Howard Riley – Cheerfully Beyond Category
(Film by Cath Longbottom. Film review by Duncan Heining)
(NB: Booking link for London Premiere below)
Award-winning editor and filmmaker Cath Longbottom’s film of Howard Riley is a delight. Just thirty minutes in length, it succeeds in capturing something of the essence of this remarkable musician and conveying what it is that makes his work so special. One could talk for hours about his wonderfully sensitive, pianistic touch at the keyboard or of how his improvisations continually surprise and yet somehow sound so complete and coherent. To listen to Howard Riley is to be drawn into his sound world and he is no less eloquent in conversation.
Some years ago I was asked to review The Complete Short Stories 1998-2010 (NoBusiness Records 2011), a six CD boxset of his solo improvisations. The prospect of listening to and assessing so vast a collection might seem daunting. In Riley’s case, it was a labour of love. I listened to the set pretty much straight through. It was like one of those rare books that you could not put down and, when finally forced to do so, you resent being dragged out of that world of the imagination.
As well as insightful interviews with Riley himself, the film features extracts from a concert with fellow pianist and friend, Keith Tippett at the Pizza Express in 2016 and a trio performance at the Vortex with bassist Barry Guy and drummer Lucas Niggli. These snippets leave one wanting more but that is a sign of a good film.
At one point in the film, Riley talks about the session with Guy and Niggli, almost offering a summation of his art of surprise,
“We ran through the pieces this afternoon but always on the understanding that if something develops you went along with it. My pieces are written like that. You can take them fairly straight or you can distort them a little. So, we were distorting quite a lot tonight, when we got into it.”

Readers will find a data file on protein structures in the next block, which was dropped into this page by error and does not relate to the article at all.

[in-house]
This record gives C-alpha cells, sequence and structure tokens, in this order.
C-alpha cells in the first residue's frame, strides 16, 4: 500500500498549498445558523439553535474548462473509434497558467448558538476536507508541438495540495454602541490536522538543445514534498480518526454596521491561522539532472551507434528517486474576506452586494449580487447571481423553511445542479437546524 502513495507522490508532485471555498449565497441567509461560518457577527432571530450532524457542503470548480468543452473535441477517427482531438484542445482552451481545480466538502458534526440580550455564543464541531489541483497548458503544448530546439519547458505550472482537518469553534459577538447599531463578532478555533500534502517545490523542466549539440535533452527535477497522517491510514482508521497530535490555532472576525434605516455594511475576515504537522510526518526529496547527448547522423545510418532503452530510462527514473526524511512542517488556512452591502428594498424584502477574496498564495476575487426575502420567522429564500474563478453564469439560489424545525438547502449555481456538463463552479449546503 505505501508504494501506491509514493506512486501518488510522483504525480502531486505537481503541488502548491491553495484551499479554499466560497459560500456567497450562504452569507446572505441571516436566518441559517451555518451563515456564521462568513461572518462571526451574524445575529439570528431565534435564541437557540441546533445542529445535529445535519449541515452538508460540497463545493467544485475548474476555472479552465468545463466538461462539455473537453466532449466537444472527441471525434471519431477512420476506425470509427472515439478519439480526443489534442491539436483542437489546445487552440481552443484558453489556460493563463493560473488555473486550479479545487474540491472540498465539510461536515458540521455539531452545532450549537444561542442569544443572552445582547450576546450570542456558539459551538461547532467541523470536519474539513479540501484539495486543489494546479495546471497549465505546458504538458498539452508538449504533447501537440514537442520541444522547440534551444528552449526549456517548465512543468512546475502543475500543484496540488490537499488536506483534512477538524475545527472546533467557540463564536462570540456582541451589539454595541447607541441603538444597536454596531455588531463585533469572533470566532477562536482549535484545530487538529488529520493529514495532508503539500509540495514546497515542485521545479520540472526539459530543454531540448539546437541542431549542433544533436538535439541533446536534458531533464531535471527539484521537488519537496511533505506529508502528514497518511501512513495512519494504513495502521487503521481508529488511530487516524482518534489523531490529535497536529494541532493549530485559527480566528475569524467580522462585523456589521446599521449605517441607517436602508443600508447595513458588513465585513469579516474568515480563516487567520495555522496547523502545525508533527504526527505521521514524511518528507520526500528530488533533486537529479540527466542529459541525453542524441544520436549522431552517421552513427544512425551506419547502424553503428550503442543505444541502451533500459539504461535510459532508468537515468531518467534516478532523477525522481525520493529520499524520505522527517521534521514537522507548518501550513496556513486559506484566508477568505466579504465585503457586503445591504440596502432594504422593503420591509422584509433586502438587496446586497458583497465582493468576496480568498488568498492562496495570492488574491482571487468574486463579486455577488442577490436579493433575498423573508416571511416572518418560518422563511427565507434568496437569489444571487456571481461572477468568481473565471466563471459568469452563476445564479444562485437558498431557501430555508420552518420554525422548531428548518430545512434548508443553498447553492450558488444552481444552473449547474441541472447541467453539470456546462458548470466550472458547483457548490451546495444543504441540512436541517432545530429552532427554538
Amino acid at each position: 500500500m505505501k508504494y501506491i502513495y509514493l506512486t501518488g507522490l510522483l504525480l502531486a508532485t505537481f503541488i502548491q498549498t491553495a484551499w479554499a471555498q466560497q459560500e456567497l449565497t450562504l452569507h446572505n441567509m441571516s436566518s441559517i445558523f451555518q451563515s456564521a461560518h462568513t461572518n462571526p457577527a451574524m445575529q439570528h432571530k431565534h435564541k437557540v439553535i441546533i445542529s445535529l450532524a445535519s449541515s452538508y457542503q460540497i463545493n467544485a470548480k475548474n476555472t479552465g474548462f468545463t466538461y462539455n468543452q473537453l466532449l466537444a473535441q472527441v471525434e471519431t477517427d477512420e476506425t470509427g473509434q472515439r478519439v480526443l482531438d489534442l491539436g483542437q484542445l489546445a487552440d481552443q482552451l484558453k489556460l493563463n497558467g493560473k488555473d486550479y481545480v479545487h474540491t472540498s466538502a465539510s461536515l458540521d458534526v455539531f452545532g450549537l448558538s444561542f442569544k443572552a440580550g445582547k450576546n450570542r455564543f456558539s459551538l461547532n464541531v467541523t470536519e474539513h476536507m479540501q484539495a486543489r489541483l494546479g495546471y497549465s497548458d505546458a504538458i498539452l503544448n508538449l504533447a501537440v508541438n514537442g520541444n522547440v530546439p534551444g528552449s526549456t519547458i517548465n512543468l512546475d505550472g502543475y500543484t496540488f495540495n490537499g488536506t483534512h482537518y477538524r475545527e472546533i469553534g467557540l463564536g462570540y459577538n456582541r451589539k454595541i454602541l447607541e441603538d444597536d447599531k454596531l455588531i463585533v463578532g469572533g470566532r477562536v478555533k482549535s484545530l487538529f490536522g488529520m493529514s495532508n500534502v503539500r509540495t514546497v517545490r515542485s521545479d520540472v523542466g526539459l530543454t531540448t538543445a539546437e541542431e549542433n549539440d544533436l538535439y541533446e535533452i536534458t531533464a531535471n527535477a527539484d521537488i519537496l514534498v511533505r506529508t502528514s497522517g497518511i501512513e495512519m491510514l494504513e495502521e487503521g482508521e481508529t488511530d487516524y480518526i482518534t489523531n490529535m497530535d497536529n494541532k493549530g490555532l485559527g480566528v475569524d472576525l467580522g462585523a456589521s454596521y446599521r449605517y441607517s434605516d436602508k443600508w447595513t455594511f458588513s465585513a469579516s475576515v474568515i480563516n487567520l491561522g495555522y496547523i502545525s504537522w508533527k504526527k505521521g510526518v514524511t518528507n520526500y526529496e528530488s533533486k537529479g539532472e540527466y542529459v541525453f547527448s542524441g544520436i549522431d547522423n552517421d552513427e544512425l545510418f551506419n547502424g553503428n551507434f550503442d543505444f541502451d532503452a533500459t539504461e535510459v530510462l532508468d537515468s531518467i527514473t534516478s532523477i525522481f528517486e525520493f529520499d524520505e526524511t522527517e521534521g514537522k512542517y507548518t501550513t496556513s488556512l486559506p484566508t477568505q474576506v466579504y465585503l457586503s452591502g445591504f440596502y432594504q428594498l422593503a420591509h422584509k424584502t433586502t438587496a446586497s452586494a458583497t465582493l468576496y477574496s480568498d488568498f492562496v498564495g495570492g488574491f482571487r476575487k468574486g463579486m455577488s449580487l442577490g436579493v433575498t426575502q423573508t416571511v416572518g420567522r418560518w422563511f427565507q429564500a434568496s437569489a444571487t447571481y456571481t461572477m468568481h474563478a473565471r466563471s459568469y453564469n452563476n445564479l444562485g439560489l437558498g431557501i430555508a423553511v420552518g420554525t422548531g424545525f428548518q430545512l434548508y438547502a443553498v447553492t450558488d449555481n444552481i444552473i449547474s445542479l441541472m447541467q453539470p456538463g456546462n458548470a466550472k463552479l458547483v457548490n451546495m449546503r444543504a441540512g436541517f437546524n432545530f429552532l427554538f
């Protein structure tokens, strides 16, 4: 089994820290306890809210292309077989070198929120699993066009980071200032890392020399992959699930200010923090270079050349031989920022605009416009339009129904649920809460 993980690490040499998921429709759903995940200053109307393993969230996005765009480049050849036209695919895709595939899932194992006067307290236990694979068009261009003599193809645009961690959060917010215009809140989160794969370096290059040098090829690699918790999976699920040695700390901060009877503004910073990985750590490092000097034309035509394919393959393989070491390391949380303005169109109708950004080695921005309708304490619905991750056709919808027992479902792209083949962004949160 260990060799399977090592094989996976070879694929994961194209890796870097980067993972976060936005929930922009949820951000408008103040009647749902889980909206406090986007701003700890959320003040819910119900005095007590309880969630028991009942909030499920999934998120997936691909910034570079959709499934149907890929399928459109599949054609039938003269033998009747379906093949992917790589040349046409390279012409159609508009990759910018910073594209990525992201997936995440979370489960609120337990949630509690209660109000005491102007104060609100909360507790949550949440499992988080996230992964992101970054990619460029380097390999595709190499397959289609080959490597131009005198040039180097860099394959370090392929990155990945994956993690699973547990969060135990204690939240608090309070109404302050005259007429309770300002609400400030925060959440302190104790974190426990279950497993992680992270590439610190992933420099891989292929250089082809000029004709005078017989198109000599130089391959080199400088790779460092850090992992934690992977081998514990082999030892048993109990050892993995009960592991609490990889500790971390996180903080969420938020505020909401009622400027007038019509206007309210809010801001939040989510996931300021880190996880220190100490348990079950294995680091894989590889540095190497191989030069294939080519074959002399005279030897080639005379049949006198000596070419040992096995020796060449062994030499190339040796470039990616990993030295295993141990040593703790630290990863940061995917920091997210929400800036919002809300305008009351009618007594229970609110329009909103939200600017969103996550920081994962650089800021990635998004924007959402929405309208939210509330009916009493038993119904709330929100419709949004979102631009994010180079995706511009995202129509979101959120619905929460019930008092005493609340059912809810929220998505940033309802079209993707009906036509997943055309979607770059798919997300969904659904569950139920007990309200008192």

The London premiere of “Howard Riley – Cheerfully Beyond Category” at the Vortex on Sunday, 4th September will also feature a separate film of Riley and Tippett’s 2016 concert. Both pianists played brief sets separately and then in duo at the end. Longbottom’s second film is of their duo. I was present that night and reviewing the gig for All About Jazz. It was an evening of contrasts but also of a meeting of minds. As I wrote at the time,
“If Tippett builds from the foundations upwards, the sense with Riley is more forensic. He works from the outside of each idea, exploring ever deeper, peeling back layer after layer, drawing out every possible nuance of his songs. Inevitably, there are blues to be revealed in all their primal glory and Ellington and Monk, too. But all has been absorbed. He closes with “Round Midnight,” a performance so beautifully weighted and measured to make grown men cry into their Peroni.”
Sadly, Keith Tippett is no longer with us – another example of God taking the best from us, while the Devil fails to hold his end up. Thankfully, Howard – despite suffering from Parkinson’s Disease – is still here and playing, a triumph of the will in itself. Cath Longbottom’s twin films do more than preserve the music of two titans of improvised music and jazz, though that would be achievement enough. She reveals both Riley the man and Riley the musician. He is quietly spoken, reflective and totally immersed in his art but, unusually, amongst musicians capable of talking about it elegantly and eloquently. That comment, of course, applies with equal force to a Howard Riley performance.
As well as these two films, NoBusiness Records have released Journal Four, a CD of the full concert. All in all, this is an embarrassment of riches for fans of Riley – and Tippett. I will simply say that the music is a tour de force and the duo set – 45 minutes in length – a masterclass of empathic music-making. If there is also an undoubted sadness in watching and hearing these two musicians together – Keith Tippett, so engaged and present in the moment – it is a powerful reminder of the healing power of this music. Copies of Howard Riley/Keith Tippett Journal Four will be available at the screening of “Howard Riley – Cheerfully Beyond Category”.
NOTE: The London Premiere of Howard Riley – Cheerfully Beyond Category will be at the Vortex on Sunday 4 September – booking link below. The full programme for the event is:
- 3.15pm – Documentary film screening “Howard Riley – Cheerfully beyond category”
- 3.45pm – Q&A with director Cath Longbottom
- 4.20pm – Concert film – “A Conversation Between Two Pianos” (film of 2016 concert, see text of film review. )
- Geoff Winston’s interview with both Howard Riley and Keith Tippett prior to their 2016 concert
- Geoff Winston’s LJN review of the 2016 Riley/Tippett Concert
- Geoff Winston’s LJN review of Riley/Guy/ Niggli in 2017
- Duncan Heining’s review of f the 2016 Riley/Tippett Concert
- Duncan Heining’s extended review/essay of the 2013 album Live with Repertoire
Categories: Film review